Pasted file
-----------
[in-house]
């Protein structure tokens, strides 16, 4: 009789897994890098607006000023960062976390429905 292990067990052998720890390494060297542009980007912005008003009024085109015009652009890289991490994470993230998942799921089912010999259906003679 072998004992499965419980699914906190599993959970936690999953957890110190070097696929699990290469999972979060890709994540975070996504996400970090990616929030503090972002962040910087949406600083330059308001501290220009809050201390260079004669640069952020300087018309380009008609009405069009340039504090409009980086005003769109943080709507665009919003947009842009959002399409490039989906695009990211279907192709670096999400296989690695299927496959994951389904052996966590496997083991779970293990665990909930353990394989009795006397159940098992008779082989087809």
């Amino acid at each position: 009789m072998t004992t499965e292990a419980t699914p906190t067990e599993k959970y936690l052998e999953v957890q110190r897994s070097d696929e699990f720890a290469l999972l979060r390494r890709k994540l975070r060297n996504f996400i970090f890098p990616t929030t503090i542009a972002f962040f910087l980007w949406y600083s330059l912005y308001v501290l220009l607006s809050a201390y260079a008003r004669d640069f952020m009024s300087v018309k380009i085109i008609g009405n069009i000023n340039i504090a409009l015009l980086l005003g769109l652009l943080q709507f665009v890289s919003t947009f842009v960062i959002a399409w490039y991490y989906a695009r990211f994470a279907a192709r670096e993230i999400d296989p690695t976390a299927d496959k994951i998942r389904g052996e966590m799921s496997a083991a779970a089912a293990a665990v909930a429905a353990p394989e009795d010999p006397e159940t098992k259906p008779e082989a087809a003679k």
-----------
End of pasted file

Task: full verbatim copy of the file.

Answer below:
[in-house]
């Protein structure tokens, strides 16, 4: 009789897994890098607006000023960062976390429905 292990067990052998720890390494060297542009980007912005008003009024085109015009652009890289991490994470993230998942799921089912010999259906003679 072998004992499965419980699914906190599993959970936690999953957890110190070097696929699990290469999972979060890709994540975070996504996400970090990616929030503090972002962040910087949406600083330059308001501290220009809050201390260079004669640069952020300087018309380009008609009405069009340039504090409009980086005003769109943080709507665009919003947009842009959002399409490039989906695009990211279907192709670096999400296989690695299927496959994951389904052996966590496997083991779970293990665990909930353990394989009795006397159940098992008779082989087809």
């Amino acid at each position: 009789m072998t004992t499965e292990a419980t699914p906190t067990e599993k959970y936690l052998e999953v957890q110190r897994s070097d696929e699990f720890a290469l999972l979060r390494r890709k994540l975070r060297n996504f996400i970090f890098p990616t929030t503090i542009a972002f962040f910087l980007w949406y600083s330059l912005y308001v501290l220009l607006s809050a201390y260079a008003r004669d640069f952020m009024s300087v018309k380009i085109i008609g009405n069009i000023n340039i504090a409009l015009l980086l005003g769109l652009l943080q709507f665009v890289s919003t947009f842009v960062i959002a399409w490039y991490y989906a695009r990211f994470a279907a192709r670096e993230i999400d296989p690695t976390a299927d496959k994951i998942r389904g052996e966590m799921s496997a083991a779970a089912a293990a665990v909930a429905a353990p394989e009795d010999p006397e159940t098992k259906p008779e082989a087809a003679k």